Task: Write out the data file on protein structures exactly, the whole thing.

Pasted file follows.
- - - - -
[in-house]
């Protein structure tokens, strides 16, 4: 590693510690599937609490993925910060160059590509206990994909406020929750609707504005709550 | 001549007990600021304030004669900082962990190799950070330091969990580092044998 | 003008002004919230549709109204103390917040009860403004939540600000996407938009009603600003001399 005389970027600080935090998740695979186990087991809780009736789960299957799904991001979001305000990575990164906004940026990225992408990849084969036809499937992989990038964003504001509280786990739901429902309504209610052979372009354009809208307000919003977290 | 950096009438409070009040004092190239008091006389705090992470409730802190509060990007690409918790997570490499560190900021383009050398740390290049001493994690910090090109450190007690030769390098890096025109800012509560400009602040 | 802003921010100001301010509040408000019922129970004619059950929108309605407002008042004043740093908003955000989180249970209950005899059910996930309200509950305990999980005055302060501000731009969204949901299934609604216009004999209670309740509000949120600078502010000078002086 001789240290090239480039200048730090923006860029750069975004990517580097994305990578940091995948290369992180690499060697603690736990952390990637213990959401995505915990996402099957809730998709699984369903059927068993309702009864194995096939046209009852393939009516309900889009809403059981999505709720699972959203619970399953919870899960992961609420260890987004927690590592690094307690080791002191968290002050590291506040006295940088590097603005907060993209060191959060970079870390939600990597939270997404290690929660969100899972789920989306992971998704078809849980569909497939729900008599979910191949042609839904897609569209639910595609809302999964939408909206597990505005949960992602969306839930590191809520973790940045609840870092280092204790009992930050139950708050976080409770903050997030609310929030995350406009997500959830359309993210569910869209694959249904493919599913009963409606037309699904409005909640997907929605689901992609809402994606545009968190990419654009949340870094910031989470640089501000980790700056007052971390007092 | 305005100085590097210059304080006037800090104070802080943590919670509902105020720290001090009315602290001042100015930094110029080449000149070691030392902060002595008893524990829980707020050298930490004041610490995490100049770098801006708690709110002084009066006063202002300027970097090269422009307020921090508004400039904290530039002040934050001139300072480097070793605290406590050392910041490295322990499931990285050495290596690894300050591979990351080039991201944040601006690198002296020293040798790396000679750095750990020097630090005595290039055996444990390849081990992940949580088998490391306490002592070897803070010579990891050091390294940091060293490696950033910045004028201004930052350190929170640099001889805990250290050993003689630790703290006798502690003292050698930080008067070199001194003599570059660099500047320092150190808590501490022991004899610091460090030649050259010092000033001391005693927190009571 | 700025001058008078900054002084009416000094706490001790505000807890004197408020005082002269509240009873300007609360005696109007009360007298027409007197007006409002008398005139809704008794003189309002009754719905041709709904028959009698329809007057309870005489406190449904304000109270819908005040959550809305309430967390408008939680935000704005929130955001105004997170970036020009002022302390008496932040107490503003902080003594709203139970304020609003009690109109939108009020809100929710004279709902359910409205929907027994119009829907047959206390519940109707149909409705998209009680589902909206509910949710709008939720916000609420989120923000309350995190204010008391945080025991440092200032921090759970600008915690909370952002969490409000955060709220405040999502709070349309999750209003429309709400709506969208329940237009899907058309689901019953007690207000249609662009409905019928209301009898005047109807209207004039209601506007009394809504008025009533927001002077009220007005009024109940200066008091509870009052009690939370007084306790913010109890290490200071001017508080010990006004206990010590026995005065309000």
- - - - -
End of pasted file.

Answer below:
[in-house]
């Protein structure tokens, strides 16, 4: 590693510690599937609490993925910060160059590509206990994909406020929750609707504005709550 | 001549007990600021304030004669900082962990190799950070330091969990580092044998 | 003008002004919230549709109204103390917040009860403004939540600000996407938009009603600003001399 005389970027600080935090998740695979186990087991809780009736789960299957799904991001979001305000990575990164906004940026990225992408990849084969036809499937992989990038964003504001509280786990739901429902309504209610052979372009354009809208307000919003977290 | 950096009438409070009040004092190239008091006389705090992470409730802190509060990007690409918790997570490499560190900021383009050398740390290049001493994690910090090109450190007690030769390098890096025109800012509560400009602040 | 802003921010100001301010509040408000019922129970004619059950929108309605407002008042004043740093908003955000989180249970209950005899059910996930309200509950305990999980005055302060501000731009969204949901299934609604216009004999209670309740509000949120600078502010000078002086 001789240290090239480039200048730090923006860029750069975004990517580097994305990578940091995948290369992180690499060697603690736990952390990637213990959401995505915990996402099957809730998709699984369903059927068993309702009864194995096939046209009852393939009516309900889009809403059981999505709720699972959203619970399953919870899960992961609420260890987004927690590592690094307690080791002191968290002050590291506040006295940088590097603005907060993209060191959060970079870390939600990597939270997404290690929660969100899972789920989306992971998704078809849980569909497939729900008599979910191949042609839904897609569209639910595609809302999964939408909206597990505005949960992602969306839930590191809520973790940045609840870092280092204790009992930050139950708050976080409770903050997030609310929030995350406009997500959830359309993210569910869209694959249904493919599913009963409606037309699904409005909640997907929605689901992609809402994606545009968190990419654009949340870094910031989470640089501000980790700056007052971390007092 | 305005100085590097210059304080006037800090104070802080943590919670509902105020720290001090009315602290001042100015930094110029080449000149070691030392902060002595008893524990829980707020050298930490004041610490995490100049770098801006708690709110002084009066006063202002300027970097090269422009307020921090508004400039904290530039002040934050001139300072480097070793605290406590050392910041490295322990499931990285050495290596690894300050591979990351080039991201944040601006690198002296020293040798790396000679750095750990020097630090005595290039055996444990390849081990992940949580088998490391306490002592070897803070010579990891050091390294940091060293490696950033910045004028201004930052350190929170640099001889805990250290050993003689630790703290006798502690003292050698930080008067070199001194003599570059660099500047320092150190808590501490022991004899610091460090030649050259010092000033001391005693927190009571 | 700025001058008078900054002084009416000094706490001790505000807890004197408020005082002269509240009873300007609360005696109007009360007298027409007197007006409002008398005139809704008794003189309002009754719905041709709904028959009698329809007057309870005489406190449904304000109270819908005040959550809305309430967390408008939680935000704005929130955001105004997170970036020009002022302390008496932040107490503003902080003594709203139970304020609003009690109109939108009020809100929710004279709902359910409205929907027994119009829907047959206390519940109707149909409705998209009680589902909206509910949710709008939720916000609420989120923000309350995190204010008391945080025991440092200032921090759970600008915690909370952002969490409000955060709220405040999502709070349309999750209003429309709400709506969208329940237009899907058309689901019953007690207000249609662009409905019928209301009898005047109807209207004039209601506007009394809504008025009533927001002077009220007005009024109940200066008091509870009052009690939370007084306790913010109890290490200071001017508080010990006004206990010590026995005065309000």